There is nothing new about natural ventilation – Buddist monks thousands of years ago used natural ventilation to allow fresh air to flow through their mountain caves, by channeling air ducts throughout their caves bringing fresh air to flow to the lowest depths.

The Indian Teepee is another example for early development of natural ventilation – being a classic example of a structure employing natural forces to ensure adequate ventilation for the inhabitants – by the provision of a doorway to allow entry of fresh air and a hole at the top to exhaust hot air and moisture.  This was quite a remarkable effort for the time as there was usually a fire burning in the middle of the teepee.

Historic Deepwood Estate in Salem, USA – Having three storeys with a roof attic the home was designed with turret doors and windows these were designed to be left open in the summer months so strong drafts would be drawn up the steep staircase throughout the home and evacuate the attic windows cooling the home throughout due to natural convection flows.

More recently Hall 26 is an exhibition hall in the grounds of the Trade Fair outside Hanover, Germany – the design is a vast structure, a model for energy efficiency incorporating maximum use of light as well as convection currents and the venturi effect to exhaust stale air.  A triumph of design in how it marries these concerns with the structural arrangement and the resulting longitudinal sections matching precisely the profiles needed for natural light and ventilation.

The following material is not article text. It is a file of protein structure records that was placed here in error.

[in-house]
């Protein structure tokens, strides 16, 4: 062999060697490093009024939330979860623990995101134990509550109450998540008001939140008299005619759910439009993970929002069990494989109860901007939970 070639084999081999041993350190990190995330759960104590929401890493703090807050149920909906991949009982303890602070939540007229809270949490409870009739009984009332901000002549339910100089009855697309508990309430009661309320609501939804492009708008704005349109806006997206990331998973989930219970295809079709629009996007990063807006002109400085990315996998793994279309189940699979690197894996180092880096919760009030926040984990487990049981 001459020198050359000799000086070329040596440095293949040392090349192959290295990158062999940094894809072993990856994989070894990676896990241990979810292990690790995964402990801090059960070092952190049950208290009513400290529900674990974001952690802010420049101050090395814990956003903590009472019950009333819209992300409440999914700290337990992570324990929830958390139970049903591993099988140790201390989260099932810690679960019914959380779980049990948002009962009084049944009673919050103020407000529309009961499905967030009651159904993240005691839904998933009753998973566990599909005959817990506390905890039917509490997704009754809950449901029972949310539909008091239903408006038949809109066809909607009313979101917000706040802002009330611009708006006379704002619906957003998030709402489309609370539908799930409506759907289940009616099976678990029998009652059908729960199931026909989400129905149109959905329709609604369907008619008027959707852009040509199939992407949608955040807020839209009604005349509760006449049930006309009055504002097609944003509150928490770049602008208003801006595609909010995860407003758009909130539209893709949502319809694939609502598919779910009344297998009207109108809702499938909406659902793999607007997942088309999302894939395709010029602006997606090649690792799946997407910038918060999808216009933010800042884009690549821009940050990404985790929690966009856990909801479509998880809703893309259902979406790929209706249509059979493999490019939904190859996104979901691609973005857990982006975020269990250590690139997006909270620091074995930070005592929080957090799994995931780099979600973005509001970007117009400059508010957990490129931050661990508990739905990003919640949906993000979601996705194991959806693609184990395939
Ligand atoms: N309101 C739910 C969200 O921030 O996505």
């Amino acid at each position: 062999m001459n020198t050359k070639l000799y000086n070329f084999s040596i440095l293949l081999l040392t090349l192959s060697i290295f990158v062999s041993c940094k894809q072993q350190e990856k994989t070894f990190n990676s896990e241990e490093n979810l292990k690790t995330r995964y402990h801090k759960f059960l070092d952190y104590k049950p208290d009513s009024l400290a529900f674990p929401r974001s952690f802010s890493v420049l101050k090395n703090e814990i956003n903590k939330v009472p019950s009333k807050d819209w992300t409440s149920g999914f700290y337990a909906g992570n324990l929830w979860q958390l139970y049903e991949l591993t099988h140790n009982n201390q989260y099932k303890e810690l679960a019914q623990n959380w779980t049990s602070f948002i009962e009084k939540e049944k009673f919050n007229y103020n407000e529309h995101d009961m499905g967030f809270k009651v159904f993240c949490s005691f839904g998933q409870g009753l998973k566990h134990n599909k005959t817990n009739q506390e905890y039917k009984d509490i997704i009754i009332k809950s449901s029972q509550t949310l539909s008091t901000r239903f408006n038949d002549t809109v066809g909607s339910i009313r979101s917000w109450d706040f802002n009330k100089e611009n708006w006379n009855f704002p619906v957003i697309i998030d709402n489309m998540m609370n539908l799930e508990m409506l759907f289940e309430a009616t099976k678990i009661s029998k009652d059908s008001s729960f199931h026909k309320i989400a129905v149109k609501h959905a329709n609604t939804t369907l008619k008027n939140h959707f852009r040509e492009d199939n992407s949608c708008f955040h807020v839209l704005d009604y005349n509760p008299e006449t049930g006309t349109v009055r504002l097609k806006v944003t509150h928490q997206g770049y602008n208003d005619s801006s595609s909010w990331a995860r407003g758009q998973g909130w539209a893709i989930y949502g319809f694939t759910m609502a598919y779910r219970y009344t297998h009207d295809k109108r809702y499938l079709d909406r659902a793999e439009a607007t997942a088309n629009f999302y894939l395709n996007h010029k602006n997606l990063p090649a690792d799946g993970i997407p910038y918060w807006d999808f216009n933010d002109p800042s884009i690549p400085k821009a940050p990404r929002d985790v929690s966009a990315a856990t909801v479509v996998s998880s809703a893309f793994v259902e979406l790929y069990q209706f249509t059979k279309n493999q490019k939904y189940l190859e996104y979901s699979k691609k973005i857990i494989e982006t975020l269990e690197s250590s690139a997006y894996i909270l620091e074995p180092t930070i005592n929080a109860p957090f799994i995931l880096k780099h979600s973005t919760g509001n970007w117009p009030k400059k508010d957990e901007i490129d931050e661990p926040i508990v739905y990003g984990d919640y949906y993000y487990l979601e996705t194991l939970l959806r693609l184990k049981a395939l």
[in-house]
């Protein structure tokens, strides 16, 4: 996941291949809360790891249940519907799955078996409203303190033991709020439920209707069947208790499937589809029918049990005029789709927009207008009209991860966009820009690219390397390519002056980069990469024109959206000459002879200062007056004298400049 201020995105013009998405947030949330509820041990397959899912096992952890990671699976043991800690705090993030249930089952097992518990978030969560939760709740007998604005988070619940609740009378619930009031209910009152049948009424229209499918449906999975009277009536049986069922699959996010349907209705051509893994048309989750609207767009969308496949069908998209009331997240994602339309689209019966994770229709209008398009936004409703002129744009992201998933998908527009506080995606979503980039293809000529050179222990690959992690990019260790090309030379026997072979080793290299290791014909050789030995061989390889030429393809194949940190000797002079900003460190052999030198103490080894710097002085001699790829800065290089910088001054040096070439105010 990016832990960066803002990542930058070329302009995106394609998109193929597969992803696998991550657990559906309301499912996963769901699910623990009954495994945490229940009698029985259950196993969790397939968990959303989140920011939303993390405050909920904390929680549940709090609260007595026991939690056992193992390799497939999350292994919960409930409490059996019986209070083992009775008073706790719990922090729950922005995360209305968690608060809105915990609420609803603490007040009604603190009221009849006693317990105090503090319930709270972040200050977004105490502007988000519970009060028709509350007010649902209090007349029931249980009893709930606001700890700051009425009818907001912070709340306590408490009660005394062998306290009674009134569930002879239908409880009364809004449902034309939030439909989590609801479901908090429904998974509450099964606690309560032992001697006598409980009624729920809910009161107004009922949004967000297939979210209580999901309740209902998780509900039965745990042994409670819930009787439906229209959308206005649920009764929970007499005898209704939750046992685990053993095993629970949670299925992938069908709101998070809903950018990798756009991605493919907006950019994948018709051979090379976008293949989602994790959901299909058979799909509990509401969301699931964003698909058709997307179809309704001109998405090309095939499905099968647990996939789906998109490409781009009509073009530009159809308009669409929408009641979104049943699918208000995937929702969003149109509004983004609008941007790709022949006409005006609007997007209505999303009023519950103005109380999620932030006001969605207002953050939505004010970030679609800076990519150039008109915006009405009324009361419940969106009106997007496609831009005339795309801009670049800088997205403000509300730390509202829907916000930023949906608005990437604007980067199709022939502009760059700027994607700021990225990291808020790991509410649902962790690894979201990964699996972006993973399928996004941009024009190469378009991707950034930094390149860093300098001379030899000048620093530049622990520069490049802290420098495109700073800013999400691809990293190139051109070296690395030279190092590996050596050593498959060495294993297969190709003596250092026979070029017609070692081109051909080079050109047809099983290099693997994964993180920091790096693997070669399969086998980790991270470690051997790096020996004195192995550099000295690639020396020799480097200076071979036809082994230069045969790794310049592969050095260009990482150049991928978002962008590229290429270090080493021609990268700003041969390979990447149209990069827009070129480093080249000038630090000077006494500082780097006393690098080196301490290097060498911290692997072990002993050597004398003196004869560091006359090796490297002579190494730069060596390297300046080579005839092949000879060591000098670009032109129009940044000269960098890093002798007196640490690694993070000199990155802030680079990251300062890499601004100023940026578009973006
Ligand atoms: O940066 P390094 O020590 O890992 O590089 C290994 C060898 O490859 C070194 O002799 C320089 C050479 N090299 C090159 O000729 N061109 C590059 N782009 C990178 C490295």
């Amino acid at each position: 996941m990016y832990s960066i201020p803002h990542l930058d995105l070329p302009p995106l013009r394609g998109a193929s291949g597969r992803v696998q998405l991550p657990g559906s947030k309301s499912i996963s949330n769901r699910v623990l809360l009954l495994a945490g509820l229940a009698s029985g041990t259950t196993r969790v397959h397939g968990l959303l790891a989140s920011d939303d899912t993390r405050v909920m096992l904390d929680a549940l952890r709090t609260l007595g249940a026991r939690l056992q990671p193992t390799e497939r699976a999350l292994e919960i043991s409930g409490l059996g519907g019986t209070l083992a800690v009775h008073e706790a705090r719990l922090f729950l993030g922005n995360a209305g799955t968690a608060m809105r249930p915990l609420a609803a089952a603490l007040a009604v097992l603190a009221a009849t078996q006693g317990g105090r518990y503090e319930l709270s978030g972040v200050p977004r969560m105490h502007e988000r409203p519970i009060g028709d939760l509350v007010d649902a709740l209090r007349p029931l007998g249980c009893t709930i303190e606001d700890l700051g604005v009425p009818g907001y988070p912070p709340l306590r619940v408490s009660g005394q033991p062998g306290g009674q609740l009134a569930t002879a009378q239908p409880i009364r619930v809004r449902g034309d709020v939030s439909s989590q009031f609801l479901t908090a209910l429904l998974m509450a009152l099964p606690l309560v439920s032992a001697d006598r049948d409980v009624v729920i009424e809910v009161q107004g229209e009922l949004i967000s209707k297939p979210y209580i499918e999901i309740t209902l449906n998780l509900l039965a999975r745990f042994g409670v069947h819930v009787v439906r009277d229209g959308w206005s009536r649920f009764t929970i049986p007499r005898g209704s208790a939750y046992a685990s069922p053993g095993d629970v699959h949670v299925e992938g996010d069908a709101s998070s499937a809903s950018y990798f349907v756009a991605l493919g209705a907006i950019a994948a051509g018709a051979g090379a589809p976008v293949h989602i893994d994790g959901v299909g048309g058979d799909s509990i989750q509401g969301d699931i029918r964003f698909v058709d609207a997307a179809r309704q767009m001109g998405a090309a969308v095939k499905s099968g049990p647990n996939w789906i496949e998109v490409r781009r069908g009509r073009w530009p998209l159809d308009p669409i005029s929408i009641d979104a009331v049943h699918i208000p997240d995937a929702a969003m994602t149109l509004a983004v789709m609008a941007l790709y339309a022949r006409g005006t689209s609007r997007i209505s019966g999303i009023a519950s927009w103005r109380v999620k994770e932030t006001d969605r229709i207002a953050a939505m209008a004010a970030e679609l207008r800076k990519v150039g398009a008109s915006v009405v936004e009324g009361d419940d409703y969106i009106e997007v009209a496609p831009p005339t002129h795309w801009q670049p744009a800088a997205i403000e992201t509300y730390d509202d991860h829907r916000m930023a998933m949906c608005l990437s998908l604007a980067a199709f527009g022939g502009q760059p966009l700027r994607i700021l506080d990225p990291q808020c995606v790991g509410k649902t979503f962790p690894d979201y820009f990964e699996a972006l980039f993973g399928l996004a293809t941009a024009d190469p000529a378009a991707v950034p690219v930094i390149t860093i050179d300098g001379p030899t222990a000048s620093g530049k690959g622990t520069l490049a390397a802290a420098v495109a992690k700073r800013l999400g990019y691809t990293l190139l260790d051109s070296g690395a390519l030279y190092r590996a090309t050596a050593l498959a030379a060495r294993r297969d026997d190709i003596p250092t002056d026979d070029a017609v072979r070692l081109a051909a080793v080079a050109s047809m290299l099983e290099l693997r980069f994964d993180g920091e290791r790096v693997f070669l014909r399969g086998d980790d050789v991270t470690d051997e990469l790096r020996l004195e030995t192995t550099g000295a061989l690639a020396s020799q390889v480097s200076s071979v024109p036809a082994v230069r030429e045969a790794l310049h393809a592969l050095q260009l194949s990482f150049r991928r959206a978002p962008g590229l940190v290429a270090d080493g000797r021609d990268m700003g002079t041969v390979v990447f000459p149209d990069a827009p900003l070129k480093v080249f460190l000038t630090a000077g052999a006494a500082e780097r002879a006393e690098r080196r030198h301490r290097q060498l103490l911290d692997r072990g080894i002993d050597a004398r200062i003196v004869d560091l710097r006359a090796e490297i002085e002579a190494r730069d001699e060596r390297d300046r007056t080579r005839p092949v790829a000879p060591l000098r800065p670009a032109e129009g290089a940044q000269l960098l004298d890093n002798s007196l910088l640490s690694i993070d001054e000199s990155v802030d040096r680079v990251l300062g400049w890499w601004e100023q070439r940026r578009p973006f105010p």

Natural ventilation also called passive ventilation uses natural outside air movement (the ambient air), pressure and temperature differences to both passively cool and ventilate a building without the use of fans and energy using appliances.

Natural ventilation should be incorporated into the build of any structure.  When building any type of building or any home natural ventilation should not be an afterthought, it should be planned for in the design of the building – be part of the building’s design any good architect should be designing homes with natural ventilation being installed in the build.

Therefore designing roof ventilation into the planning of your home with products that have been specifically designed for this purpose would be the smartest thing to do for the health and the comfort of your home.

Universal Tile Ventilators products have been specifically designed to become part of the roof covering giving you both excellent balanced roof ventilation as well as a quality finished product that can hardly be seen, very unobtrusive.

So if you are building, build smart with roof ventilation from Universal Tile Ventilators specified in your plans, you can’t go wrong, efficient quality ventilation that will last as long as your roof or longer and never cost anything to run, you can’t beat that.

Universal Tile Ventilators for tiled roofs and the Smoothline Ventilators for corrugated colorbond roofs.